Eric Asimov, The New York Times, reports:
the last month has passed in a blur of fear and dread as the industry contemplates the Trump administration’s threat to impose 100 percent tariffs on all wines imported from the European Union, along with a variety of other goods including foods, spirits and clothing.
Make no mistake, a tariff of that size, or any number close to that, would be catastrophic for Americans in the beverage and hospitality industry. A 100 percent tariff would double the price of wines in shops and restaurants, with disastrous ripple effects.
Consumers may be furious if confronted with a $25 bottle of Fleurie that has doubled in price to $50. They will have to adapt, or drink wines from somewhere else. But that hardly matters when compared with the American jobs that may be lost and the businesses that could be threatened if the tariffs go into effect.
The fear does not stop with importers. An entire chain of businesses are built around the acquisition and sale of European wines and foods, from distributors to retail shops and restaurants, and all the associated workers — not to mention dock labor, forklift drivers and others.
(click here to continue reading Wine Business Fears a Possible Disaster in Potential Trump Tariffs – The New York Times.)
The Dotard is about to fuck up another industry. Granted, he claims to have never had a drink, but I imagine Trump properties like Mar-A-Lago and Trump Hotel etc. make a lot of their annual profits on selling 1%ers and hangers-on overpriced bottles of European Union wine.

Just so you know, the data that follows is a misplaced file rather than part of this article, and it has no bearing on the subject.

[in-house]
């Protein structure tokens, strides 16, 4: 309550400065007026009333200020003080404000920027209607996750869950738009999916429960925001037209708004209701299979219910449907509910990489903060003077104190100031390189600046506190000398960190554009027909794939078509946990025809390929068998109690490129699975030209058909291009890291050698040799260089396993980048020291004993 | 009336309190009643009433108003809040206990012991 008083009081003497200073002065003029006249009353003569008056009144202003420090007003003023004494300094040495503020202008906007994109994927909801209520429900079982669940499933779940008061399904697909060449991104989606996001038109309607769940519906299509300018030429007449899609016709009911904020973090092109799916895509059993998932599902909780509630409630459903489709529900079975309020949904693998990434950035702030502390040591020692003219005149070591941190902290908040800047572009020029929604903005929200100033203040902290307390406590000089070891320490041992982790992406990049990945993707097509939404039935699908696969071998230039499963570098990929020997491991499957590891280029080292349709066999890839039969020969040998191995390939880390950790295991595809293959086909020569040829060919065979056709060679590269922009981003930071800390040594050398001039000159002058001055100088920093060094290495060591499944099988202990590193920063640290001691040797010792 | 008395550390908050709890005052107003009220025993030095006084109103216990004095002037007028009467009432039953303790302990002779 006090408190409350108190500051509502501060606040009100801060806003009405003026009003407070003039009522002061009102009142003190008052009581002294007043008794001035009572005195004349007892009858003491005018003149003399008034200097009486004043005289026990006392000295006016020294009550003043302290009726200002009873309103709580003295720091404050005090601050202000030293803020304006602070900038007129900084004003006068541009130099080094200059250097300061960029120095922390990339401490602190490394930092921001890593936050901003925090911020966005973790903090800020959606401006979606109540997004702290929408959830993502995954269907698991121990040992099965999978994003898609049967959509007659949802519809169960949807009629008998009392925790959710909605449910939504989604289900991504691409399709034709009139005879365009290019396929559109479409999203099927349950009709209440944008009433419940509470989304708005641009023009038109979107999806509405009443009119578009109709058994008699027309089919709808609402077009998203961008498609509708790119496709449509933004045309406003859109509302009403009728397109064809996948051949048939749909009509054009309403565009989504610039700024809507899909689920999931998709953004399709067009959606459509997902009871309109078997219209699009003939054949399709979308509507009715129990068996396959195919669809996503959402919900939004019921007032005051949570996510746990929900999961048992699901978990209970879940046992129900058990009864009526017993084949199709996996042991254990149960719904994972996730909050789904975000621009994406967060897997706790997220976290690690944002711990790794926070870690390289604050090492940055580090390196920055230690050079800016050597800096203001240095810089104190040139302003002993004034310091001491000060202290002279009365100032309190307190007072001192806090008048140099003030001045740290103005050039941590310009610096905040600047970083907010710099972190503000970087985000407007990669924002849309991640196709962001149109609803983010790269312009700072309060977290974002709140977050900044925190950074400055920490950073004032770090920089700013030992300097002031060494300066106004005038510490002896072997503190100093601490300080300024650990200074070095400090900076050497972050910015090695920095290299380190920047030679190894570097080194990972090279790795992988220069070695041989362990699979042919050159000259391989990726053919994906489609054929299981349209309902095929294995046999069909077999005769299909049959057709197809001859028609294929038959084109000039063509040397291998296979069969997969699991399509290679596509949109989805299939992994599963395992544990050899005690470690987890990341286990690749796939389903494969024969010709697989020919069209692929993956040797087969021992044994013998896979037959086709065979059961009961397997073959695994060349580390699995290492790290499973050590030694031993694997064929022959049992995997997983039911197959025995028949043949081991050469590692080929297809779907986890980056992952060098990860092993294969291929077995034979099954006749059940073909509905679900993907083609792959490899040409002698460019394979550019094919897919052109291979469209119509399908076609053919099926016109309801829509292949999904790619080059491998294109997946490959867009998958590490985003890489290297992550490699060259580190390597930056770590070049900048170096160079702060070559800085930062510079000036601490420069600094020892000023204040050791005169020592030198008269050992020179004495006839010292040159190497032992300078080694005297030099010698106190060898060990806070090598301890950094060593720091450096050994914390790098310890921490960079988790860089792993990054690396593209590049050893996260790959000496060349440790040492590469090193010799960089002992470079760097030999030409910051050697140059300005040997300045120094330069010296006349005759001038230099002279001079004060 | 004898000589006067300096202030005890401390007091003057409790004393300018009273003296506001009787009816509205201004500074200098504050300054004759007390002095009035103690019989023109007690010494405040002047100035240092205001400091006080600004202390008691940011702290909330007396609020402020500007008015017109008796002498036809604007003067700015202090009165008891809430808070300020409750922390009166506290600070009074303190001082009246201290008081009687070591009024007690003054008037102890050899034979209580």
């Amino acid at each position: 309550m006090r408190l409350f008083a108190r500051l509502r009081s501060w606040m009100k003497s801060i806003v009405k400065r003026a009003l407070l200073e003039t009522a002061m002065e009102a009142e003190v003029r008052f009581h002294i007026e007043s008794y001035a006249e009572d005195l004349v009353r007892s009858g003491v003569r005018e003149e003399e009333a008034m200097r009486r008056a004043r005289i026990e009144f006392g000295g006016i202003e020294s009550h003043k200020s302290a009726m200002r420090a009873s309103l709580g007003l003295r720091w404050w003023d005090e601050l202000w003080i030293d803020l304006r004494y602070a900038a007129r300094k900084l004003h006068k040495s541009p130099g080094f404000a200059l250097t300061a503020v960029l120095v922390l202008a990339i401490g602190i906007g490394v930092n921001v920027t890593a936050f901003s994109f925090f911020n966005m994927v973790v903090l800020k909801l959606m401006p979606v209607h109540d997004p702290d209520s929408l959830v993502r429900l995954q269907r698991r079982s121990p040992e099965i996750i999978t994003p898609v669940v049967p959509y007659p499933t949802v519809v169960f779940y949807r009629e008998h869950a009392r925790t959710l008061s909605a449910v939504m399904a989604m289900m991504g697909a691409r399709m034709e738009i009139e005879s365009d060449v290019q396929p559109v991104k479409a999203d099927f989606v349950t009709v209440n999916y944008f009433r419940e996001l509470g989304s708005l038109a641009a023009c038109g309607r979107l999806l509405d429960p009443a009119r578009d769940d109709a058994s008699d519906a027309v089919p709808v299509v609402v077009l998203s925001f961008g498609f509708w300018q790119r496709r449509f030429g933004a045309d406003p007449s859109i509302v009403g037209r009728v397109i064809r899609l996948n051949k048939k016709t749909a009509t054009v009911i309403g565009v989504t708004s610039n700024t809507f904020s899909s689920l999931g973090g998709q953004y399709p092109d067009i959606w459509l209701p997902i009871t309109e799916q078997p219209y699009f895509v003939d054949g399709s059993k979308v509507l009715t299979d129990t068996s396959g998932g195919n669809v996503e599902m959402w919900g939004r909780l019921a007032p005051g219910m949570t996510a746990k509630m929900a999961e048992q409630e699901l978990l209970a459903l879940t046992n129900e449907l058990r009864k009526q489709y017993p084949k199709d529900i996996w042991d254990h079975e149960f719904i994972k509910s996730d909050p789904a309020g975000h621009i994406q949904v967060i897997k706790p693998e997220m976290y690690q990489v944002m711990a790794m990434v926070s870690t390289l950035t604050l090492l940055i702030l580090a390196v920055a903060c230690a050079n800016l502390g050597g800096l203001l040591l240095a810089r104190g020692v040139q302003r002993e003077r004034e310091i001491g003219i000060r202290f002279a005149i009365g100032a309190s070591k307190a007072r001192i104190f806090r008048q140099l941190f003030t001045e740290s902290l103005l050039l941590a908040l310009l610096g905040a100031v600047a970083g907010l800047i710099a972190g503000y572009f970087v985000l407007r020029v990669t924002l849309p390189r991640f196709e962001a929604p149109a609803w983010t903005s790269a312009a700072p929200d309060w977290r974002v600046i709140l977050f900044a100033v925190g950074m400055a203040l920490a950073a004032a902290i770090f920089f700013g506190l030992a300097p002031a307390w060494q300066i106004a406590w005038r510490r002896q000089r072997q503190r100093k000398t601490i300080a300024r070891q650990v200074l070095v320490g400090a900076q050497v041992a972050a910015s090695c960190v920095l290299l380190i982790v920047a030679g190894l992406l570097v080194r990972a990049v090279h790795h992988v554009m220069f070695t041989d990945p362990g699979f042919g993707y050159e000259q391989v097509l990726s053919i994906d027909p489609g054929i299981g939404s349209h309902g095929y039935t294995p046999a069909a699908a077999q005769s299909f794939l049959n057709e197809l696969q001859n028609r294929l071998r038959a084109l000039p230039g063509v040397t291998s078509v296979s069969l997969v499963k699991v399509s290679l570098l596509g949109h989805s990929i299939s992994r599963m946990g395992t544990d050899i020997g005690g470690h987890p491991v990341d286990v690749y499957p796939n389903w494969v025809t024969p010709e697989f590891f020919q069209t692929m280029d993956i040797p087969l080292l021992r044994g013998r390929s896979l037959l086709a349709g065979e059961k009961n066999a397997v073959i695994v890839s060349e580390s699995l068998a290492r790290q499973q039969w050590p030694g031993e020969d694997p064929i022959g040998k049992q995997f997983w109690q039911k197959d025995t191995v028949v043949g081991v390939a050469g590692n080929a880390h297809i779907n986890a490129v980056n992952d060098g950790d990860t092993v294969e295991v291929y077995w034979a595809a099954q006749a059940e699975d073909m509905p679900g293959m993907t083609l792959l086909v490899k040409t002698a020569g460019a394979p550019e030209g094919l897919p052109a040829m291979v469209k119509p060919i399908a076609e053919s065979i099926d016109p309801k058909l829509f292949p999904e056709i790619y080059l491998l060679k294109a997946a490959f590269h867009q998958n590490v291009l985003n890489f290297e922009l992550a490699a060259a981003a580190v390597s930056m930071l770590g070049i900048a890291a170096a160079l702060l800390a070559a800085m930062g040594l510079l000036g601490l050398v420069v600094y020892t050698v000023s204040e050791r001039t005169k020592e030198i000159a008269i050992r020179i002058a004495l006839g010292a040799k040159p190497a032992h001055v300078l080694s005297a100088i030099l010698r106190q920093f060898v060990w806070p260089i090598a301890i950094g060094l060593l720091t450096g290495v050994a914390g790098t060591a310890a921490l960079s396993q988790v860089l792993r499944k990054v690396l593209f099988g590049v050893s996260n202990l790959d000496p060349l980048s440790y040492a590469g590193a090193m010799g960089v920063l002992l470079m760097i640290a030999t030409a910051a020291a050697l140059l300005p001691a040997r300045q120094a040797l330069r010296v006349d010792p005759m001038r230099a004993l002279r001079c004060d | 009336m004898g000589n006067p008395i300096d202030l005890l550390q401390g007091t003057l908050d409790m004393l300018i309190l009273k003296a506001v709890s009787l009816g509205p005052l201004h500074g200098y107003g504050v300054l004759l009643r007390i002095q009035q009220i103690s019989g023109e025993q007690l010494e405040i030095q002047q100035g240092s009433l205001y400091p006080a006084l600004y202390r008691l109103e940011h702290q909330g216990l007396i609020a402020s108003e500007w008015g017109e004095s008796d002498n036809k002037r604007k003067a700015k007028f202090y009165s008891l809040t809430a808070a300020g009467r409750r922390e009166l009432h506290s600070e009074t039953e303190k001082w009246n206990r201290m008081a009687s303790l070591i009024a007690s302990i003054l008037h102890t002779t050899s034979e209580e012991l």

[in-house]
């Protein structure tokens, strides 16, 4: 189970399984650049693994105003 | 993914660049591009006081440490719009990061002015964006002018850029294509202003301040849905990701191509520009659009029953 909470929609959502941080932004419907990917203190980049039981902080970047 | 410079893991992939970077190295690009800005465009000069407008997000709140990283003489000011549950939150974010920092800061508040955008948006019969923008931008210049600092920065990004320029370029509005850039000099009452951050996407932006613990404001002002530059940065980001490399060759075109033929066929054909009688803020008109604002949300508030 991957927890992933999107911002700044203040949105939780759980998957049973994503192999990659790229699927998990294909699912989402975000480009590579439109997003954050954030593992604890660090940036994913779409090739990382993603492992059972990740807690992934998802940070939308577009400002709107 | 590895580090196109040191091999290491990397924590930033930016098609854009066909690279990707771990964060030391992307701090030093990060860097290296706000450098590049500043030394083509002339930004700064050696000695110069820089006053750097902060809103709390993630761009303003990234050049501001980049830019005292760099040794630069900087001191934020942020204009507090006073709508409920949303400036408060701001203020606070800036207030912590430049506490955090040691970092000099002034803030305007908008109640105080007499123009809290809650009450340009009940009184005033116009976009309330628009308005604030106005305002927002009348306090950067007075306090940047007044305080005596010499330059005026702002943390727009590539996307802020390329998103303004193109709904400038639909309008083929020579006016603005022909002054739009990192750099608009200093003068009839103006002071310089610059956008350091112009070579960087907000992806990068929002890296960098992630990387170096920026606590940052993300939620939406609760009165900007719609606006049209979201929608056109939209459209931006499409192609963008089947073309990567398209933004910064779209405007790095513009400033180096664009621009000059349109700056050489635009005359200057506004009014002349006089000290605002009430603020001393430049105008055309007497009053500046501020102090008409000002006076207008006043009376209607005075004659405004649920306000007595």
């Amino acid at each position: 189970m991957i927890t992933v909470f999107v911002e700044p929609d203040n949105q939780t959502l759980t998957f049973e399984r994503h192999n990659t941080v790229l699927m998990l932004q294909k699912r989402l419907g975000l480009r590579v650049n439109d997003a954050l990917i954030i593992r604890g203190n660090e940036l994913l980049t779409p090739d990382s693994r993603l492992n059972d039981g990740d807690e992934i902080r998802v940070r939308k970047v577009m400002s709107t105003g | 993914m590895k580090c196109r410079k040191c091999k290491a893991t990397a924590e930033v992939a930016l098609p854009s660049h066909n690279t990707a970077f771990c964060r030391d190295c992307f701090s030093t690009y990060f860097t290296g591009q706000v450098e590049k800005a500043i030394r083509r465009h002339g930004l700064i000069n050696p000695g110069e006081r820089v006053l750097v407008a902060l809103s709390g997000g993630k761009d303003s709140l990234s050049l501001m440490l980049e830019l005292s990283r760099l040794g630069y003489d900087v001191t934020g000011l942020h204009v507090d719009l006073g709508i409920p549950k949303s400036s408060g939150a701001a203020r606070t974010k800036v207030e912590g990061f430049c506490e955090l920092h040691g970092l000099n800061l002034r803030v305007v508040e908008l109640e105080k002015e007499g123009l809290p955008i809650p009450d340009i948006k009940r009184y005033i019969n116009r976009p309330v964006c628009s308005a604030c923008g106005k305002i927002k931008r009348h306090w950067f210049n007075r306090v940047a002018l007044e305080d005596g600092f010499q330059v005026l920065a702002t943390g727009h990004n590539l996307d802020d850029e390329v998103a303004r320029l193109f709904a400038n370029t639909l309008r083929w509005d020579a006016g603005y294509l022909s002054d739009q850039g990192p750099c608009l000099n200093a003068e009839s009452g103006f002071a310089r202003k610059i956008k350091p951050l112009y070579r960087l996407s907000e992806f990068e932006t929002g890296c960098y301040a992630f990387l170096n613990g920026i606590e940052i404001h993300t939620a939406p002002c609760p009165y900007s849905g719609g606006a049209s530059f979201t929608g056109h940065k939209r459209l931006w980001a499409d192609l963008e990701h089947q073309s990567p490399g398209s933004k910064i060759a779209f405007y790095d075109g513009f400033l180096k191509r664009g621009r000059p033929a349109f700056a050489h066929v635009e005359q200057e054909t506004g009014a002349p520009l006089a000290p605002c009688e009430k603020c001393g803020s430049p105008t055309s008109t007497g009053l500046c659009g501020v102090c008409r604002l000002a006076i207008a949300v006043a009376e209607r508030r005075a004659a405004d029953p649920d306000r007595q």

A favorite local independent grocery (Green Grocer Chicago) said this in their newsletter yesterday:
Please be aware that the current administration is considering putting 100% tariffs on wine imported from the European Union on JAN 14 (next week!)
If this actually is enacted, it will change the wine industry in fundamental ways for all companies in the space (producers, distributors, and retailers like us).
If this comes to be we will have to tilt our portfolio towards wines from other areas such as South Africa, South America, and of course the good old USA that offer affordable wines at prices our customers like to purchase at.
My suggestion: stock up on Rioja, Chianti, Bordeaux, and other good wines from Europe this weekend!
Hmm, probably Cognac too. Damn it.